We also had quite a time with a opportunistic black faced monkey, commonly called blue balled monkey by tourists, as they are as obvious as their black face. With another opportunity to dis Shanel, our 4WD continued to have problems through out the safari giving our guide the extra duty of bush mechanic including a flat tyre on the way out. Whilst hanging around watching our guide try different methods to make the jack high enough to support the car, an observant monkey leapt up and into the car through the open rooftop and stole left over lunch items, twice and almost 3 times. It was in and out so quickly it was amazing how fast it found the food - just once bouce. On the third go, Toby had decided to refuse it entry from inside the car, first thinking his prescence would be enough. When the monkey held it's ground and began screaming and swiping, Toby had to revert to sitting back and kicking the air to try and dissuade it, the monkey son giving up in the face of his boot. Wiebke got it on video and we watched it in amusement a number of times.

We were soon back out on the crater rim and saying goodbye to the other 3 who were heading back to Arusha, whilst we got our promised camping on the crater rim along with about 100 other tourists including a group of Aussie school girls - Narrogin SHS didn't offer those excursions. While it was all very boring being amoung well-beaten track goers, Wiebke focused on an unwanted brush with wildlife through the warning we'd received not to have any food inside our tent. After hearing this she was completely paranoid and referred to the attack of the wild pig, which later changed to hyena, coming and helping ourselves to our things and us. Through the night we both definately heard non-human movements outside which we never actually confirmed for us whether wildlife or Maasi cows.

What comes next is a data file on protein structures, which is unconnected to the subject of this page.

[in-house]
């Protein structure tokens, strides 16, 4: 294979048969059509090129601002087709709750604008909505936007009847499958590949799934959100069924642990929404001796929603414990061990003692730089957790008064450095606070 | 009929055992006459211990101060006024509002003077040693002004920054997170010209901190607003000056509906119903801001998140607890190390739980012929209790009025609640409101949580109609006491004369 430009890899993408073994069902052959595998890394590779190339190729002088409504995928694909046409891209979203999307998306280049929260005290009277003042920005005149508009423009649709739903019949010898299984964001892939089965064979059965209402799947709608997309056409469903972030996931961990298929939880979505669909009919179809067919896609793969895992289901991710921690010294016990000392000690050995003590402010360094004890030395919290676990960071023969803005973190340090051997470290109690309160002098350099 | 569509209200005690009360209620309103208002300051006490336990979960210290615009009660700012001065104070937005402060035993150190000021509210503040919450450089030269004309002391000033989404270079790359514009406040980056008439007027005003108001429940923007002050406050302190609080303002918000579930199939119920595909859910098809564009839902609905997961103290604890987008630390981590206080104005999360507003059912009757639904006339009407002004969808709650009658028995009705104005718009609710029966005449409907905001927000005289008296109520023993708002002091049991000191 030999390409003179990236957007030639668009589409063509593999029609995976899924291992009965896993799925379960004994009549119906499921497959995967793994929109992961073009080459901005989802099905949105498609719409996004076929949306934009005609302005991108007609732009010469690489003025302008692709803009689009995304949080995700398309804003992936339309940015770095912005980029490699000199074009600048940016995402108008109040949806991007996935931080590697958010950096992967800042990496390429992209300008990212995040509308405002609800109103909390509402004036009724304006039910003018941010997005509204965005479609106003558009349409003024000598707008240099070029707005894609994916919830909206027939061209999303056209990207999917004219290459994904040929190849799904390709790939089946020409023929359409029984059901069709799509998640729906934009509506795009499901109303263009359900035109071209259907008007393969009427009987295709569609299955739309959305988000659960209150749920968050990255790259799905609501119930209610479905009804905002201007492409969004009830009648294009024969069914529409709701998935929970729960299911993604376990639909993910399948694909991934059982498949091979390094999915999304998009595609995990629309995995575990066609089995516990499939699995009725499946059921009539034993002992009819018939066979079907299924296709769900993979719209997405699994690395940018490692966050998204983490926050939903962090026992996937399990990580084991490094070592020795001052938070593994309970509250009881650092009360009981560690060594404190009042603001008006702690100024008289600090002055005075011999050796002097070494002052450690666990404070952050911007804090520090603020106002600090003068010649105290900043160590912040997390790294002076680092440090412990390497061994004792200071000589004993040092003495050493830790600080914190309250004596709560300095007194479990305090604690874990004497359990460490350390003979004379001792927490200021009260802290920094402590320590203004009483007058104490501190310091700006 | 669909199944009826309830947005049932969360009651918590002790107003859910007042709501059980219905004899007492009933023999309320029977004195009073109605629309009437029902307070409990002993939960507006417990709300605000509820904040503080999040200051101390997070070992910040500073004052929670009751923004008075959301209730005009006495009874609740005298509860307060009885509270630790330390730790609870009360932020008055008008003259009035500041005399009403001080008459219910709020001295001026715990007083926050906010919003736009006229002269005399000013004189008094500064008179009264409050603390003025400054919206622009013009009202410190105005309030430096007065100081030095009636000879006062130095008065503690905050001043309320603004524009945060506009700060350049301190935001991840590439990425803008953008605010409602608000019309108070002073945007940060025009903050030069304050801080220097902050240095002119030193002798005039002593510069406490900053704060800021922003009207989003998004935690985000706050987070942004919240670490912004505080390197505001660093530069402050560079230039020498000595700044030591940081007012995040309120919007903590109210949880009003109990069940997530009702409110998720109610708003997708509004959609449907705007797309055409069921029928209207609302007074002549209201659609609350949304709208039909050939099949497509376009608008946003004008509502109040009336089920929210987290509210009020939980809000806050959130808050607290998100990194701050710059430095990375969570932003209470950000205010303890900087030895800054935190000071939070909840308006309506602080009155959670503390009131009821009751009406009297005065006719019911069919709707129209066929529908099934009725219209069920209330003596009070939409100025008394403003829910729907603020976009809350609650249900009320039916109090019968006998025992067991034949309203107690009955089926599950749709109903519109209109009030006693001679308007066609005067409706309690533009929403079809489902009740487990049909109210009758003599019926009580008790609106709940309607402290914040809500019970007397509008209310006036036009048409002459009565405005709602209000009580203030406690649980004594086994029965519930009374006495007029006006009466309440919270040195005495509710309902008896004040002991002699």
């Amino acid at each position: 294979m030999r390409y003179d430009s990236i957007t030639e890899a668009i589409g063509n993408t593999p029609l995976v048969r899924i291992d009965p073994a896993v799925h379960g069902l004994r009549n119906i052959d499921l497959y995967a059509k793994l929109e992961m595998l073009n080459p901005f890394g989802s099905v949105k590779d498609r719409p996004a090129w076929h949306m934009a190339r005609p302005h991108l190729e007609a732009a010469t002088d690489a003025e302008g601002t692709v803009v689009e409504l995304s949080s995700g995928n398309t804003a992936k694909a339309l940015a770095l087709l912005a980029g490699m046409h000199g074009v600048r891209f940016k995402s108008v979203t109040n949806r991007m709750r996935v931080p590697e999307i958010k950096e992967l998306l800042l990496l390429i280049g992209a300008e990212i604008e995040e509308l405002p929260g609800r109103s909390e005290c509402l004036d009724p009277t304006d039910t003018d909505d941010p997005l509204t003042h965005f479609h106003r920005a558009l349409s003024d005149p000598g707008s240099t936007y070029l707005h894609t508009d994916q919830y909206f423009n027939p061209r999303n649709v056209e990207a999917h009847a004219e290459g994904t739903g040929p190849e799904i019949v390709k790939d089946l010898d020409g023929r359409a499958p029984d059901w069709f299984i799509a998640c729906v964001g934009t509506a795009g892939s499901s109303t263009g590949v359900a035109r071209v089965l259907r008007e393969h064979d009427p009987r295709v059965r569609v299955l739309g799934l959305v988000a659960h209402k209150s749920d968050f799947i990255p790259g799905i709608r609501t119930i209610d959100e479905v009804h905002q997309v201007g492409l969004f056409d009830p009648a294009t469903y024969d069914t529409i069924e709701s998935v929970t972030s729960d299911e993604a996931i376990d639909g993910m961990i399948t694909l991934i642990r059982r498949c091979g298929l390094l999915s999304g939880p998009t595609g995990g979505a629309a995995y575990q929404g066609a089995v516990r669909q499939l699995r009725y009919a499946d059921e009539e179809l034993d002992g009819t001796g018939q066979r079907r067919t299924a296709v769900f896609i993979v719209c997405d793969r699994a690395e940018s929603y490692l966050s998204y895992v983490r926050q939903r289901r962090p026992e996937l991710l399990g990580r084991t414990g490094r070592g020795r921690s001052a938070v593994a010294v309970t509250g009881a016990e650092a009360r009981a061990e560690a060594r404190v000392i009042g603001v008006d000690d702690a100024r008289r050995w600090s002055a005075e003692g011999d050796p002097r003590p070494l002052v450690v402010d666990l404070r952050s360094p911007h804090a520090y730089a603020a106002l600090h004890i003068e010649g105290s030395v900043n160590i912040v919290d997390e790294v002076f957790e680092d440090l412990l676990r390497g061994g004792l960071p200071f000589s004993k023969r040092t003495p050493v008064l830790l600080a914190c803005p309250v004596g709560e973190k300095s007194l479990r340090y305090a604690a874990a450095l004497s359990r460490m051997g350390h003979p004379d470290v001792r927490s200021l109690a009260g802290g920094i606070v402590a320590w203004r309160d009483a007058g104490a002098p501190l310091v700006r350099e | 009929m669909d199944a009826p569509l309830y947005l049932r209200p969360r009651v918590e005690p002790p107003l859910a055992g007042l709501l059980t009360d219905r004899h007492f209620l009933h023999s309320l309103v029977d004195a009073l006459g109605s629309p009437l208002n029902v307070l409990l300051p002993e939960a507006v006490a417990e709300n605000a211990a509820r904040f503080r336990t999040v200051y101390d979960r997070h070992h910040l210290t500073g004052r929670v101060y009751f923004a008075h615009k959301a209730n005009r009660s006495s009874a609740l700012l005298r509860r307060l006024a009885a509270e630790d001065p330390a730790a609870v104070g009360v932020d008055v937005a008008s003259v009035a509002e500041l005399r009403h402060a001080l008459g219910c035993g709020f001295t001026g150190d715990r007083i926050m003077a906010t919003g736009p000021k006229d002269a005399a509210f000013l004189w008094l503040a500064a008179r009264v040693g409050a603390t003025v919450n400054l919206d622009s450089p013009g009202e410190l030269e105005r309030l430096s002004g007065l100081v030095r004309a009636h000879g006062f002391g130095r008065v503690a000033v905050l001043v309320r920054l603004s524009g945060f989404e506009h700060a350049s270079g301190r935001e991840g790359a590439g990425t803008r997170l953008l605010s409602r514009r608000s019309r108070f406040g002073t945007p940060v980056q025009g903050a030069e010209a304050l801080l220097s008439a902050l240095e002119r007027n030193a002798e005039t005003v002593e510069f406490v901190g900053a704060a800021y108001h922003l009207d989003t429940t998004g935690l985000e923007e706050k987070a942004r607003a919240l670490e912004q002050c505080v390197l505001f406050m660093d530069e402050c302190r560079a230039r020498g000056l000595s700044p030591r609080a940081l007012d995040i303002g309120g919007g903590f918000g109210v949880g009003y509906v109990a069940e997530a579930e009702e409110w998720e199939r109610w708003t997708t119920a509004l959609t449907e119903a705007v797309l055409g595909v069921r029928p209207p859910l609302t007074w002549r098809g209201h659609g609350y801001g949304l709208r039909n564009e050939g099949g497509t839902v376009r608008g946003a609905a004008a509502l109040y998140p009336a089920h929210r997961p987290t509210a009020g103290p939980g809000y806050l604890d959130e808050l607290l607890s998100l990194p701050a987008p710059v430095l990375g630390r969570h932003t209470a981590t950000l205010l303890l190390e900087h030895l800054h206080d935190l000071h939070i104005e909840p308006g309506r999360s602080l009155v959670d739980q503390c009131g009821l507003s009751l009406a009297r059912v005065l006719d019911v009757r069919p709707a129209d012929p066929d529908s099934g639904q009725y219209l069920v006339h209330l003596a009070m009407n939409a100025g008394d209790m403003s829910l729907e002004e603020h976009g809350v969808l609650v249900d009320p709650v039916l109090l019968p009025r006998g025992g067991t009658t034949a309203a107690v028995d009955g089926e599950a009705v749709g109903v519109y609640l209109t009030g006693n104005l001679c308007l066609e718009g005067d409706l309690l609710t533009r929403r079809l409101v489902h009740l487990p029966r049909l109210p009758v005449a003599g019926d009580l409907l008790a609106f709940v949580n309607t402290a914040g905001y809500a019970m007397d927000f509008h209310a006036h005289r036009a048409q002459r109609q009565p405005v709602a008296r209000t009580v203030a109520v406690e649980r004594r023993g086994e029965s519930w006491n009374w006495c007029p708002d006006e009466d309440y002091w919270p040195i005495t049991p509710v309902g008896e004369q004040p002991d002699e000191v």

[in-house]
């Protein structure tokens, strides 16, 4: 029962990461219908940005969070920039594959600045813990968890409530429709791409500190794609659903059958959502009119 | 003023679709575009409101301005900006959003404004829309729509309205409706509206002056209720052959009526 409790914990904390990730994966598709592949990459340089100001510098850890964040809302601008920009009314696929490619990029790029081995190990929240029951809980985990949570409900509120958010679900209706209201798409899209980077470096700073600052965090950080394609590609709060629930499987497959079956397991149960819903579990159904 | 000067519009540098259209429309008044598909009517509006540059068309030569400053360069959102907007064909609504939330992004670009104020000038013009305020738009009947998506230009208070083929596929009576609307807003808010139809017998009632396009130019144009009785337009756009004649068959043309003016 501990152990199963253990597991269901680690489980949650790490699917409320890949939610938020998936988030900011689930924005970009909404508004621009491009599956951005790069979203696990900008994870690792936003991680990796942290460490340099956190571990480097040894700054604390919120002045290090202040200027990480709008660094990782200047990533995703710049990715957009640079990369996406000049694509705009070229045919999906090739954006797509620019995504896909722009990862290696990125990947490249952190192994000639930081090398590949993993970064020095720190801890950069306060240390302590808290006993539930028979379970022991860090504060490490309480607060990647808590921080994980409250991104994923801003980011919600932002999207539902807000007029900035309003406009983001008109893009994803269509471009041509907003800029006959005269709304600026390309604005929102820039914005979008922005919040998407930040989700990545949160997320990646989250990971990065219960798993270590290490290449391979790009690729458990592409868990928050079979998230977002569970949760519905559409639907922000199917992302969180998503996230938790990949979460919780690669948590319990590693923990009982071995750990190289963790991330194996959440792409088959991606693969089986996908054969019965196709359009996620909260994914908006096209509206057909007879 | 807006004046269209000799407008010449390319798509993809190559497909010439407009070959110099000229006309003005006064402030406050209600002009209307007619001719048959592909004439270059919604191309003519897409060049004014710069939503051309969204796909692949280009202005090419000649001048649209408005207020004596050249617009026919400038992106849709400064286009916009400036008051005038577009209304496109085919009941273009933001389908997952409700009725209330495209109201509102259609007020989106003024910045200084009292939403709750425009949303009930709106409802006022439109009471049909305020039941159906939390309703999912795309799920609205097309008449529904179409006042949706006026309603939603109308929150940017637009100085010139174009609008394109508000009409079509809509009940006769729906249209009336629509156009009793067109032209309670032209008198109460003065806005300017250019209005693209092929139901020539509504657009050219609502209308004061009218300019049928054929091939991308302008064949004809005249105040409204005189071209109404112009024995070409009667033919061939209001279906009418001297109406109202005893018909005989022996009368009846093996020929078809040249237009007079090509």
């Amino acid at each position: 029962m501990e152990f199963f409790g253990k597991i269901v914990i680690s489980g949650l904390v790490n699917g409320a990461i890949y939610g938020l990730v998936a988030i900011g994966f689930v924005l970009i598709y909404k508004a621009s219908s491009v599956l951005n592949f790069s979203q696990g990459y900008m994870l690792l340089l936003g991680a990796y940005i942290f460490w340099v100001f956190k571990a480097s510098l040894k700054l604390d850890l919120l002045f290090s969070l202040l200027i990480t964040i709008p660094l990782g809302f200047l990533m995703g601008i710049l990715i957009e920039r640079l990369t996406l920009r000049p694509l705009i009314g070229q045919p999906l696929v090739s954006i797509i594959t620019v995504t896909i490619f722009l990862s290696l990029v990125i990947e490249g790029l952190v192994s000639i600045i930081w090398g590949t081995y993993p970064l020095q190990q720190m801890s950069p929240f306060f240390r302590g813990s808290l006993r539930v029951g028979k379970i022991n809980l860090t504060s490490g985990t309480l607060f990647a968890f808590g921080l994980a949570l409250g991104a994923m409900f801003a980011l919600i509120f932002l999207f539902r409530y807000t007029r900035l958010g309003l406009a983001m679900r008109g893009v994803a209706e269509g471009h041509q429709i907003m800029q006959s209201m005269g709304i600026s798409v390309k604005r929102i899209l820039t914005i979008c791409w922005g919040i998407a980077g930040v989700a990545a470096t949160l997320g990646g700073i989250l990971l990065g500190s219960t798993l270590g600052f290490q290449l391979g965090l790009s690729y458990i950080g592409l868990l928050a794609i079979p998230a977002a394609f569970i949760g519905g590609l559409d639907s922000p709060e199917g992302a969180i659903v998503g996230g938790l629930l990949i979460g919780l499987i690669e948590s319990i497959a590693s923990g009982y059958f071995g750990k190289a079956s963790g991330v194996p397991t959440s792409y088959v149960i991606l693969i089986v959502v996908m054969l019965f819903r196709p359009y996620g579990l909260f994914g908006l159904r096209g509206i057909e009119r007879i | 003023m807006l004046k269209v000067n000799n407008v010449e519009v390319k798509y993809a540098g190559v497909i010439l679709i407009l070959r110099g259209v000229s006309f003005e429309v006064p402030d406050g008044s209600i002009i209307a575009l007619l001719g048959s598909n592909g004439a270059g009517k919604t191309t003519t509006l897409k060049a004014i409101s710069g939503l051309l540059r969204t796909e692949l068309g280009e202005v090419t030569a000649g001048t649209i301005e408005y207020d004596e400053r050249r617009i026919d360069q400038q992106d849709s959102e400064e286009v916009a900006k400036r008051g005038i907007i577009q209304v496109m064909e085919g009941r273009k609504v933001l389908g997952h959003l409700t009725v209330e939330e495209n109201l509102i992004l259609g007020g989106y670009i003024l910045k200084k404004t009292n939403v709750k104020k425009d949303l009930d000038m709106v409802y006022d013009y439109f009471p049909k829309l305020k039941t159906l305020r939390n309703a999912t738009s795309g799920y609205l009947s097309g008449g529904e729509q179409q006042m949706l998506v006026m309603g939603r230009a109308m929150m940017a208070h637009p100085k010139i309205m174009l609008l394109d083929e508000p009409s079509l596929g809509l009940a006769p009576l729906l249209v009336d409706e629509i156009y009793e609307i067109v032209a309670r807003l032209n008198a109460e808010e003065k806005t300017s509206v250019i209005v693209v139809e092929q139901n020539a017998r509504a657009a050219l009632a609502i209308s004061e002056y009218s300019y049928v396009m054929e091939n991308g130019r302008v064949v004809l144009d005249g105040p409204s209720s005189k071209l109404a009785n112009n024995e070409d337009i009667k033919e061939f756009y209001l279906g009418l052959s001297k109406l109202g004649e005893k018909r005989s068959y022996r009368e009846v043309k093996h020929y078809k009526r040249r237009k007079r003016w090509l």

After being ready at the appointed time and waiting a substantial time after this for our obviously cool-but-not-collected guides, we headed off to Tanangire NP. Here, we left the cool mountains and forest and explored the dry and dusty plains rife with massive boboab trees baboons, giraffes and elephants. The giraffes were still a defnate highlight for me as was the lucky encounter of a family of elephants complete with little tyke, crossomg the road meters from us. We learned that elephants have great suspension in their feet so you can barely hear them moving. I wondered at our guides inference as I couldn't fathom who or what an elephant would want to creep up on and thought it proably more to do with the load that their four feet are carrying. But who am I to question. Any clues Tes?